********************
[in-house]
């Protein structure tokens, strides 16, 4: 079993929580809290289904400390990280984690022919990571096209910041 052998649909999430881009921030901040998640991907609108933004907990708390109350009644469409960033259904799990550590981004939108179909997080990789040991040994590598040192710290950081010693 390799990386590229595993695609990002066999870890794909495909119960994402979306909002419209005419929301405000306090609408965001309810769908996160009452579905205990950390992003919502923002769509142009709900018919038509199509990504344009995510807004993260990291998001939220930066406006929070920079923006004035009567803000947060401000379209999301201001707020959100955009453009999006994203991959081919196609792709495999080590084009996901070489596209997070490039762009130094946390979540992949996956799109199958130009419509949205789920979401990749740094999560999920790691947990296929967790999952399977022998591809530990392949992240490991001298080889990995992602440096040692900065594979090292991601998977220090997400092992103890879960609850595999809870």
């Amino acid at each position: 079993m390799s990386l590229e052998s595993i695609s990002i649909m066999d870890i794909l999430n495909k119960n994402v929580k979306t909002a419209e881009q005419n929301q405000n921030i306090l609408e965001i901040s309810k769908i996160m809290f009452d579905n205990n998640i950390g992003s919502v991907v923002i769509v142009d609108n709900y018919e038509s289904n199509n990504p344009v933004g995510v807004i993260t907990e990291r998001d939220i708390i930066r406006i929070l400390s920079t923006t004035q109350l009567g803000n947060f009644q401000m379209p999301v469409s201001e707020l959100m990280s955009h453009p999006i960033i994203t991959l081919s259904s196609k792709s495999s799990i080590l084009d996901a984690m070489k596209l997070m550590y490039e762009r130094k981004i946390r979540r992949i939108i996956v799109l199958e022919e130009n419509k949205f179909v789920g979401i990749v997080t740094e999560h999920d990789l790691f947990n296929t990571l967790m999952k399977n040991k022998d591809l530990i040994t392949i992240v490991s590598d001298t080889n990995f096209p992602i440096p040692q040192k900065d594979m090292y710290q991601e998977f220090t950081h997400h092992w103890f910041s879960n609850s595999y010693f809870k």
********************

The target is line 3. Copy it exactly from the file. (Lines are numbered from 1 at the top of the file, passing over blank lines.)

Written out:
């Amino acid at each position: 079993m390799s990386l590229e052998s595993i695609s990002i649909m066999d870890i794909l999430n495909k119960n994402v929580k979306t909002a419209e881009q005419n929301q405000n921030i306090l609408e965001i901040s309810k769908i996160m809290f009452d579905n205990n998640i950390g992003s919502v991907v923002i769509v142009d609108n709900y018919e038509s289904n199509n990504p344009v933004g995510v807004i993260t907990e990291r998001d939220i708390i930066r406006i929070l400390s920079t923006t004035q109350l009567g803000n947060f009644q401000m379209p999301v469409s201001e707020l959100m990280s955009h453009p999006i960033i994203t991959l081919s259904s196609k792709s495999s799990i080590l084009d996901a984690m070489k596209l997070m550590y490039e762009r130094k981004i946390r979540r992949i939108i996956v799109l199958e022919e130009n419509k949205f179909v789920g979401i990749v997080t740094e999560h999920d990789l790691f947990n296929t990571l967790m999952k399977n040991k022998d591809l530990i040994t392949i992240v490991s590598d001298t080889n990995f096209p992602i440096p040692q040192k900065d594979m090292y710290q991601e998977f220090t950081h997400h092992w103890f910041s879960n609850s595999y010693f809870k």